I’m still in the dark about why the summer is so quiet during Jewish life. That great big expansive gap between Shavuot and Rosh Hashanah is made up of 3 whole Jewish months where nothing occurs… Tammuz, Av and Elul are as sleepy and quiet as summer should be. On top of that, it becomes too hot to think about baking challah together or roasting a chicken for Shabbat. How does a reformed Jewish mamma keep the Jewish life alive in her home when all the Sunday school is done, holidays seem stashed away until Sept, and summer starts?

For starters there’s Jewish sleep-away camp to consider as a way to keep the momentum going with Jewish learning. As an Israeli friend of mine said: this seems to be the hallmark experience for most Jewish kids growing up in the north-eastern states of America. But being from an Italian-American family – I was always a little baffled about sending kids away for the summer. My brothers and I spent lazy, steamy summers laying around, getting bored. Or perhaps we sometimes tended my dad’s garden in the yard, went to city pools, rode bikes around alla ‘Stranger Things’ – until we got old enough to hold down summer jobs to pay for college.

My kids love laying around bored, and hate sleeping in any kind of ‘different smelling bed’ than the ones in their bedrooms. So for the moment, the “Jewish learning through summer” is all on me. And it got me thinking of a few ideas for summertime activities that will keep the Jewish learning alive in our home until high holidays:

1.) Have the kids keep a summer journal of ‘mitzvahs’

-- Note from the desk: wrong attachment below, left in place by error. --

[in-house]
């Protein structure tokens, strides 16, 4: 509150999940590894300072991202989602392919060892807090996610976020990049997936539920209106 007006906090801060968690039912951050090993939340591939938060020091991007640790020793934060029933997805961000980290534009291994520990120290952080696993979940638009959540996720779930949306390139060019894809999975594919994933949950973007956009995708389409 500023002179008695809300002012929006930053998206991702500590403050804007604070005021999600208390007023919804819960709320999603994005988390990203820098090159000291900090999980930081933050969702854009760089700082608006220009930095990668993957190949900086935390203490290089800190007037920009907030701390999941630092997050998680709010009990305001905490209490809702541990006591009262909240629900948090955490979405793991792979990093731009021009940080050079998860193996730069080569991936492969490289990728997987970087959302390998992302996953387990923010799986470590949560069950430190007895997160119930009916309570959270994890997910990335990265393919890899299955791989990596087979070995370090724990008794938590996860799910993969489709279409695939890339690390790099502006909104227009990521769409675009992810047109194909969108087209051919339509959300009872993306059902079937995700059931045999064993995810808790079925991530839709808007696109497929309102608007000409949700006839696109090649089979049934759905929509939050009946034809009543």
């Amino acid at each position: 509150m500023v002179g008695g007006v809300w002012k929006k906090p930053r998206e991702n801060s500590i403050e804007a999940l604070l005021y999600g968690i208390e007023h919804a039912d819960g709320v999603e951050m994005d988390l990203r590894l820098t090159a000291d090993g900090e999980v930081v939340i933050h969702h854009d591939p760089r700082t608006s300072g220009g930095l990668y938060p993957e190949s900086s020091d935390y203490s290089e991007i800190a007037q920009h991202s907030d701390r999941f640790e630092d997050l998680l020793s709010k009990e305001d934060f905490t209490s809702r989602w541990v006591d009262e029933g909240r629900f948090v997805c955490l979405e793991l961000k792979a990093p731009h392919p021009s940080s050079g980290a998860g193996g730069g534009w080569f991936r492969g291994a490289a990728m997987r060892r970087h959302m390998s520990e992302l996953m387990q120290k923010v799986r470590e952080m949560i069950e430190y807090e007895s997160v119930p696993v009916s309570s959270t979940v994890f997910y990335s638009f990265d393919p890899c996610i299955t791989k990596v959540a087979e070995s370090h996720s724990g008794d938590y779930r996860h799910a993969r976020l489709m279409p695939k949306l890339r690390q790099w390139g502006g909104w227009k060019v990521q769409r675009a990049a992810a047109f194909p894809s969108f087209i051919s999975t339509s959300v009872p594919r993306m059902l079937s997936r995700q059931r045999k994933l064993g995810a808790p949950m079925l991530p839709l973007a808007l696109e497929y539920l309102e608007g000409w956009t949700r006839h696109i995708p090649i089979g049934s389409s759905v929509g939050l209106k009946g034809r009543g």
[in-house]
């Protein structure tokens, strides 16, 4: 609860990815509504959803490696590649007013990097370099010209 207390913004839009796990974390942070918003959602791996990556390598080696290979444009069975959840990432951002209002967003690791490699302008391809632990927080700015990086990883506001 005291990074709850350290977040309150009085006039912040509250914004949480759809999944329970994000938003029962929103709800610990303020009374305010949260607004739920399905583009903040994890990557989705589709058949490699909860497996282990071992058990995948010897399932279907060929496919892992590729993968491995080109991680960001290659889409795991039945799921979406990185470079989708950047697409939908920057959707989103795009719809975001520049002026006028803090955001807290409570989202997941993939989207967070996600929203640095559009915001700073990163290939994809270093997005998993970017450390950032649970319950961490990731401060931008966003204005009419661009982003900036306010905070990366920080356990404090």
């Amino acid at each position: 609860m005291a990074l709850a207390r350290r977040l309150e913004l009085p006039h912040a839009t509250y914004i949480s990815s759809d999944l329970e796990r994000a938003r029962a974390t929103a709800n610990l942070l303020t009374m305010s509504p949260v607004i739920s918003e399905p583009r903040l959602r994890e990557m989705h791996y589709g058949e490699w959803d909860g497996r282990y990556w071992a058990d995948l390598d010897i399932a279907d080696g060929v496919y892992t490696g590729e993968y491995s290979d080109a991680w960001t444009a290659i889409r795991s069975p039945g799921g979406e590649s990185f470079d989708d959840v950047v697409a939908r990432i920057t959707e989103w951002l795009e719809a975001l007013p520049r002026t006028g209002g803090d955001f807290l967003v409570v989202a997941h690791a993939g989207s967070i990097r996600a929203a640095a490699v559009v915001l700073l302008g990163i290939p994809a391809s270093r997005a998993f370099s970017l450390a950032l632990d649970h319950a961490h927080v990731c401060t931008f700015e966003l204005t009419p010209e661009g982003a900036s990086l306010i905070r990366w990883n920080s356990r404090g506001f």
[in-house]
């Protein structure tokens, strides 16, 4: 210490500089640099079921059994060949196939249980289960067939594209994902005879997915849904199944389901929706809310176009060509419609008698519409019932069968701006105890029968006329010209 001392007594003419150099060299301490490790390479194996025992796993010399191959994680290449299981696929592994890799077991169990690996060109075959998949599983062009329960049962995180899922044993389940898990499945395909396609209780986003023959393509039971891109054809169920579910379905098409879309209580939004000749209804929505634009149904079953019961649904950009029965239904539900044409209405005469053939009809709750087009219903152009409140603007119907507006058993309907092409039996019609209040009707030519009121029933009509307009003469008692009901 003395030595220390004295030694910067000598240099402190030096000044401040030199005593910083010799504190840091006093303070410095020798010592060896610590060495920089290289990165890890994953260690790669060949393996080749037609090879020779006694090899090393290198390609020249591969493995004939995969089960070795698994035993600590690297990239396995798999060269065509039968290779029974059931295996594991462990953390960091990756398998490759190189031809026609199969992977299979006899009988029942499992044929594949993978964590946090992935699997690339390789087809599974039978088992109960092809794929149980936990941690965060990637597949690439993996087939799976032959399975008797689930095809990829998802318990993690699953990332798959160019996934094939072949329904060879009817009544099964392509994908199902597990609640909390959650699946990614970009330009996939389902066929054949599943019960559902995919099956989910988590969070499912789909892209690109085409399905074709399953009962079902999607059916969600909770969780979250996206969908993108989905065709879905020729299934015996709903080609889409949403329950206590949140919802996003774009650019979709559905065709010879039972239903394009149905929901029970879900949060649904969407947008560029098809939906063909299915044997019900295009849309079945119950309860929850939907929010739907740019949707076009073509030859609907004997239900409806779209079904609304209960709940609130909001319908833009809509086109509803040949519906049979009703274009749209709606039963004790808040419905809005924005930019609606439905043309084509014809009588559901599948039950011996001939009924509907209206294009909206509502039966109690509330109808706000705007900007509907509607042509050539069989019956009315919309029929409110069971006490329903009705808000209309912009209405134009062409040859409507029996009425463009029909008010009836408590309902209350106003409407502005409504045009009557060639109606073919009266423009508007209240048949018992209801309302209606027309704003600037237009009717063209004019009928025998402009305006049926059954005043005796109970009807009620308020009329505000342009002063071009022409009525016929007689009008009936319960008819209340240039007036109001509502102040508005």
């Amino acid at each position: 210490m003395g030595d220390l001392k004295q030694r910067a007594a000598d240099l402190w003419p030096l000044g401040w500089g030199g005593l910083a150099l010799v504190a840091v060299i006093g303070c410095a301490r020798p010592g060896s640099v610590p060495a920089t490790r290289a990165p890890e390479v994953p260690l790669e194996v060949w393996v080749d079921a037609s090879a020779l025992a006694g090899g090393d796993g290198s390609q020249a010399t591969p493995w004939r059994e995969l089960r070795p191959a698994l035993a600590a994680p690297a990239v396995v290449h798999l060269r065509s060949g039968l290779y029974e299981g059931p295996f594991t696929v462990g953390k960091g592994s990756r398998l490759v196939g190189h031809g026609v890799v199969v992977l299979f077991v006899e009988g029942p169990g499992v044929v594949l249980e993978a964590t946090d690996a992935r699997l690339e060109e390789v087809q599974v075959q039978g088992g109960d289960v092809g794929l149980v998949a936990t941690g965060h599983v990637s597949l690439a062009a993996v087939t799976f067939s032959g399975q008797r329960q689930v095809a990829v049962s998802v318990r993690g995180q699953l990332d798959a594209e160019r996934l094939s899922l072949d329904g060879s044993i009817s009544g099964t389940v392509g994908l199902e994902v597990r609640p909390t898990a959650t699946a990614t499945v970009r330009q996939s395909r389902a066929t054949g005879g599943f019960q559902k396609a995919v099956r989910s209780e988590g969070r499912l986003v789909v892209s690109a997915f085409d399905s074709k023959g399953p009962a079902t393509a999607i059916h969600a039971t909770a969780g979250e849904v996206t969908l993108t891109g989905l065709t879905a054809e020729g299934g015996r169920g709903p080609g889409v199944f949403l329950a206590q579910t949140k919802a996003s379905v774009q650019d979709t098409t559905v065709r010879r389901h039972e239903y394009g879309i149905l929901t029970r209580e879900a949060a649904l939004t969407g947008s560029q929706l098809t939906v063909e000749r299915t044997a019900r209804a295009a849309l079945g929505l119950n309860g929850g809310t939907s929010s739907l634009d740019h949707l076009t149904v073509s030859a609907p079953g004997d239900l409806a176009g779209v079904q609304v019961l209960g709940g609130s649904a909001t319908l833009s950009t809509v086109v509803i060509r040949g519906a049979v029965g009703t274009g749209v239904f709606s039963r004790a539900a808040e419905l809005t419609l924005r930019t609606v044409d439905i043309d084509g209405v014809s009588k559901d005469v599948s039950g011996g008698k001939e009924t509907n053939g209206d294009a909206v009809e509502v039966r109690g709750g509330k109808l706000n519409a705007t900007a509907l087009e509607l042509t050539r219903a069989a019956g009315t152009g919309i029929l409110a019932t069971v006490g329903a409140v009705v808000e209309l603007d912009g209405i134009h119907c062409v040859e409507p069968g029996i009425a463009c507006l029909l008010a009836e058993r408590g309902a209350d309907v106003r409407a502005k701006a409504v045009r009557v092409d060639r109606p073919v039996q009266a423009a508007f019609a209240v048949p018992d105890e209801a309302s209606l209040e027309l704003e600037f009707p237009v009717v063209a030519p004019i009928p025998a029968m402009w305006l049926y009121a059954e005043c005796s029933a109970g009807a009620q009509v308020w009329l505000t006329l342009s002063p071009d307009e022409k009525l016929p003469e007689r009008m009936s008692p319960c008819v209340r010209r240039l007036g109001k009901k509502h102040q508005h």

If even sparing a mosquito a swat, or doing something as big as helping out at a food pantry – ask your child to write down how they FEEL about doing these things. Even gratitude is a mitzvah .. in that you stop for a moment and thank G_d for something positive.

2.) Swim Swim Swim!
And don’t forget to remind your children before swim lesson that this is in the Talmud (Kiddushin 29a) ! Yup, there is a list of things that parents are obligated to do for their child after birth, and swimming appears on this list (but somehow feeding, shelter, and care do not. Go figure.)

3.) Watch some lazy-summer-day Jewish-kid programming: On rainy days I find Shalom Sesame to be a lifesaver. I know my kids have far outgrown the muppets – but there is something so incredibly reminiscent and comforting about hearing Hebrew and learning Judaism from these familiar lovable characters. It’s worth taking a peek even if your kids are no longer toddlers. Because the show is produced in Israel, it’s steeped in cultural tid-bits that make you feel like you’re visiting another country or watching a foreign film. Give Jewish Grover a try:

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Ezra making me more holy with every pool trip ; )

 

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I was invited to speak at Zoe’s ‘Multi-culture Day’ at her school, and got a chance to see all the projects they’ve been working on this year. The walls and bulletin boards are jam-packed with all sorts of cool projects: all about pulleys on the science board, heroes on the writing board, Spanish and English key words and 3D shape facts on the Math board. I don’t think I was doing this much in second grade! But it all looks so fun, I kinda wish I could go back to grade school. We will miss this sweet little school when Zoe leaves this late spring. Ezra went through here up until 2nd grade as well, and we wished we could keep them in this warm, nurturing, creative environment forever. (Plus they let this mamma come in and add some creative flair to backdrops and bulletin boards sometimes.. which I love). But it’s off to ‘bigger girl school’ in the fall – thankfully many of her classmates will be going with her.